Big brake kit for 08 F250/350 - Page 3 - Diesel Forum - TheDieselStop.com
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post #31 of 42 (permalink) Old 03-19-2012, 12:54 PM
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Originally Posted by FMTRVT View Post
Here's the calc's. So the Wildwood calipers need to be using a higher COF friction materiel, a larger swept radius, or a combination of both.
WOW, you took me back to college..

I am not sure what the figures are for the WILWOODS, i do know that my wifes brother who is burning up my fuel so that I can ship it said that the truck brakes felt spongy. I am going to do the pads, lines and rotors first to see if that helps. If not then I am forced to move to this setup. I am guessing the 22" rims and 40" tires are making it hard to stop the truck.
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post #32 of 42 (permalink) Old 03-19-2012, 02:53 PM
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Changed the graph adding titles.

Going from the stock size to 40" tires puts a way, way larger amount of leverage against the brakes.

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post #33 of 42 (permalink) Old 03-19-2012, 03:12 PM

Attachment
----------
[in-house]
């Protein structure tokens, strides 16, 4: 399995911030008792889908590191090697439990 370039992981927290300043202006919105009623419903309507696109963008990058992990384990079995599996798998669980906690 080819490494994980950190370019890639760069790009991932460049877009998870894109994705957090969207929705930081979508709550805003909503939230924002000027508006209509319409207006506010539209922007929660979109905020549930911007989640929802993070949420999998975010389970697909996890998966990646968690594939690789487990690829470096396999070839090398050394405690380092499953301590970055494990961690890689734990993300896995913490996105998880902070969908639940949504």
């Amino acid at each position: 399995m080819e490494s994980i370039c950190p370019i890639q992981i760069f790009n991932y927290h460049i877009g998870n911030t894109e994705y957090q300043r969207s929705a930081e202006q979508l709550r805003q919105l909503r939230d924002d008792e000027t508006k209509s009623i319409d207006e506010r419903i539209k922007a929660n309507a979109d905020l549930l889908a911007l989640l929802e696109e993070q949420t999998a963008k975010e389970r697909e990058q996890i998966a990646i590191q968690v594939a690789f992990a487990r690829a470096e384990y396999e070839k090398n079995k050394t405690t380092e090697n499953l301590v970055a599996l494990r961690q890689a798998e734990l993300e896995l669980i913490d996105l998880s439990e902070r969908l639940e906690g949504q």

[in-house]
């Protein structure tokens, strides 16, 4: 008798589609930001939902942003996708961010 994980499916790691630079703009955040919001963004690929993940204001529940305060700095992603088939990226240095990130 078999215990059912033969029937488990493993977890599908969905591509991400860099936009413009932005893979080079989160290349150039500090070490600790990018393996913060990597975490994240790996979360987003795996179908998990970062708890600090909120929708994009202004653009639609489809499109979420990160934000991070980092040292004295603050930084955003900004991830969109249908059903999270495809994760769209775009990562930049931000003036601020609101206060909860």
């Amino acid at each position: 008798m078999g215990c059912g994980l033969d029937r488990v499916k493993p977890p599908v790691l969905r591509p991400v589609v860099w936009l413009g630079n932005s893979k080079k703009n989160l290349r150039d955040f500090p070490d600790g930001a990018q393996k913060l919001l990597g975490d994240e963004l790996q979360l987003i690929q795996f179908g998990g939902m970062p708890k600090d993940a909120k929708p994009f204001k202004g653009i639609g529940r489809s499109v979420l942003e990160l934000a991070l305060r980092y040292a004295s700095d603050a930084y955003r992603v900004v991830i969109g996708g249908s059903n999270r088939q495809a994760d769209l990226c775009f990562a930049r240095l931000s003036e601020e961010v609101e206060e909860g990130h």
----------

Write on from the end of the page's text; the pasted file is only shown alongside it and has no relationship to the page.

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Changing tire size puts the brake leverage at a greater disadvantage.

Jack
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post #34 of 42 (permalink) Old 03-19-2012, 04:18 PM
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Jack,

Bottom line is what exactly?

Stock F350 system is really that good ?

I, as most plan on lifting the truck. Really want to do it properly ( stopping included ) and I do tow.

What would you suggest.

I am going 6" lift and 37" Toyo Mt all on 22" wheels.

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post #35 of 42 (permalink) Old 03-19-2012, 05:09 PM
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Jack's correct: the larger tire has a huge effect on the required brake torque.

The data's a bit off on comparing them however. (no offense meant just giving it correctly)